Montreal post-punk trio Heat will release their debut album, Overnight, on January 20, 2017 via Topshelf Records (US) / The Hand Recordings (CAN) / Rallye Records (JP). Heat’s dark bruising swagger has been praised by BrooklynVegan for its “equal parts hooks, melody and attitude,” with NME calling them “one of the most exciting bands we’ve heard all year.”
Listen to the lead single from Overnight entitled “Lush” here:
One only needs to take a quick glance at the bands that Montreal quintet Heat have been compared with to get a firm grasp on the visceral, wholesome noise they produce. From the brash pop of Echo and the Bunnymen to the post-punk leanings of Psychedelic Furs, this is a band that proudly take their place in the great alt-rock lineage, delivering rousing, thrilling anthems for the disenfranchised. Initially starting as “as an excuse to get together and drink”, Heat has grown in to something far more significant – and new record Overnight offers their most notable work to-date.
Recorded at Montreal’s Breakglass Studio, the recording process was something of a rocky road for the band but the resulting record is a vehement leap forward, and one that looks set to cement Heat’s status as one of Canada’s most formidable exports. Led by the band’s three founding members, Susil Sharma (Vocals, Guitar, Synth), Matthew Fiorentino (Guitar, Synth), and Raphael Bussieres (Bass), Overnight feels resolutely solid; old-school aesthetics delivered with a defiantly fresh-faced outlook.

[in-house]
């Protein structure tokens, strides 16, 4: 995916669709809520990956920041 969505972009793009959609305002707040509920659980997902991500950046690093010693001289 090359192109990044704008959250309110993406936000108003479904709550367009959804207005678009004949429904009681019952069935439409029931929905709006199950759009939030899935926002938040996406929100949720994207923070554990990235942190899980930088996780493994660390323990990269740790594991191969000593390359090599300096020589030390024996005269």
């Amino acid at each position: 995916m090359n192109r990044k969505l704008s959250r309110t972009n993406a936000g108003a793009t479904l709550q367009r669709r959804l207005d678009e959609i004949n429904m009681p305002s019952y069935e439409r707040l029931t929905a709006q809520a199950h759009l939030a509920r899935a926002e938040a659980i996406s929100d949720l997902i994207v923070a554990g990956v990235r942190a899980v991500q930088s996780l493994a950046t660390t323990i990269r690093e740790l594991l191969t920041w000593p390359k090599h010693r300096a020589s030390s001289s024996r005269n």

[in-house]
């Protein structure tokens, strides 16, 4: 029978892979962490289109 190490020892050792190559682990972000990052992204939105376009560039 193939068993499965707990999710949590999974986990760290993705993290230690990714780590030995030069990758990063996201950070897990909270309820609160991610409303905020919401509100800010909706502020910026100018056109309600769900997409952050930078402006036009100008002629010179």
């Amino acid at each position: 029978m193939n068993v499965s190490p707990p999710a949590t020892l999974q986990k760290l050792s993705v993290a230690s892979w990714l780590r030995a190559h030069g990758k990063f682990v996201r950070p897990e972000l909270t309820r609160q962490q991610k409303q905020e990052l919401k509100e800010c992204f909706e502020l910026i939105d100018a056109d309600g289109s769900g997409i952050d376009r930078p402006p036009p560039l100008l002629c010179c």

Showcasing the bands shadowy undertones, lead single “Lush” is a heavy-hearted meeting of dark sentiments and inventive instrumentals, while closing track “Chains” offers something altogether more sparkling; a wildly ambitious seven-minute trip that matches Sharma’s slurring, hangover-ridden vocal with colorful washes of spaced-out, guitar-led soundscapes that sits alongside the likes of Preoccupations and DIIV at the forefront of the current alternative scene.
Co-produced by Grammy Award winner Alex Newport, who has worked with the likes of Death Cab and At The Drive In, Overnight is another significant milestone in Heat’s turbulent, tempestuous journey, but it’s a record that sees the band thriving in their current predicament. Ragged, raging, and unrestrained – they’ve simply never sounded better.